Monday, July 27, 2015

Never Trust a Dog to Watch Your Food

Well I’m a bit late this week coming up with a blog, and admittedly I had some trouble coming up with a subject to write about. I just sat in front of my computer, staring at the screen, then it hit me. I don’t mean an idea popped into my head like some sort of fairy tale epiphany. No it was a tail of a completely different sort. It was my dog’s tail. The tail of my 100 lb. Lab/Newfoundland mix, right across my shins. Her name is Daisy and she is my Nemesis.

Now don’t get me wrong I’m not some sort of dog hater. I like dogs. In fact we have two other dogs that I love. They have little behavioral issues, but they are basically good dogs and they didn’t grow to the size of a cave troll before they were one.

Daisy, on the other hand, has several little quirks that make her a bit less than endearing. She sheds hair in chunks the size of a small rat, and her breath is only marginally better than the issues emanating from her other end. She sounds like an air raid siren every time we let her outside, thanks to separation anxiety, and when I let her in, she shows her joy by skidding through the house, knocking over chairs, trash cans and occasionally small children.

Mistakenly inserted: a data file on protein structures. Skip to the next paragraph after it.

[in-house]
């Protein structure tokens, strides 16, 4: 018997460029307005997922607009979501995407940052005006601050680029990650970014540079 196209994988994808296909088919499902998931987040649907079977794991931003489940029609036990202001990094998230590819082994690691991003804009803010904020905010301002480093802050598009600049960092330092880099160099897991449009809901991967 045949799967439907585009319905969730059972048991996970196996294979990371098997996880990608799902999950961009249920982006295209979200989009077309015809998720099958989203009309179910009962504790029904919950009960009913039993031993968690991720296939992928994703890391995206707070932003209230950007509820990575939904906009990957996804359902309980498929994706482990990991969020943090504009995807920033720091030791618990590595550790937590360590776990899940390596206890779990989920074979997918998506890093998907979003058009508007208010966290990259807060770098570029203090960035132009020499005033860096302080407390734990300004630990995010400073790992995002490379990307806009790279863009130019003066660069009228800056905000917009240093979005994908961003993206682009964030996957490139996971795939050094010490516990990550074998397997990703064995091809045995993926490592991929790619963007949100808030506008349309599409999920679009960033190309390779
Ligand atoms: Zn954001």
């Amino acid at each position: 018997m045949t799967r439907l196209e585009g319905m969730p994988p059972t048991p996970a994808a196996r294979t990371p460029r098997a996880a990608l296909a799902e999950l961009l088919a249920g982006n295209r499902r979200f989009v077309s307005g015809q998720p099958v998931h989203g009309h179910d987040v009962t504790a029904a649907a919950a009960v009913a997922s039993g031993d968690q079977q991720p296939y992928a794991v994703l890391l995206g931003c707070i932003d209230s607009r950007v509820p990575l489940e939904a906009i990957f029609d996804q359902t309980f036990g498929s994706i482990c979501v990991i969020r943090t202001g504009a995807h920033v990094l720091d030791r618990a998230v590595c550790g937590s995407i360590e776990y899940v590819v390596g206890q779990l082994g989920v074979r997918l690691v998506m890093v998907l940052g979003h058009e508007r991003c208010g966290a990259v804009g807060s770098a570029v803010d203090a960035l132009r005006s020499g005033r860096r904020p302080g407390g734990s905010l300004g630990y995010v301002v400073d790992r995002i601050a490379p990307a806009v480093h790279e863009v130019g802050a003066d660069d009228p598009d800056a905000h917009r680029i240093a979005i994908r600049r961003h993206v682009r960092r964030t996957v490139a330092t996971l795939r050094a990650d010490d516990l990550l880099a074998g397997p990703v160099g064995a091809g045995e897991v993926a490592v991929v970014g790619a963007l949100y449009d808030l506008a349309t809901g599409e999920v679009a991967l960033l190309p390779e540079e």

Yes, Daisy is a little bundle of joy, but all these things do not compare to her real problem; Daisy likes to eat things.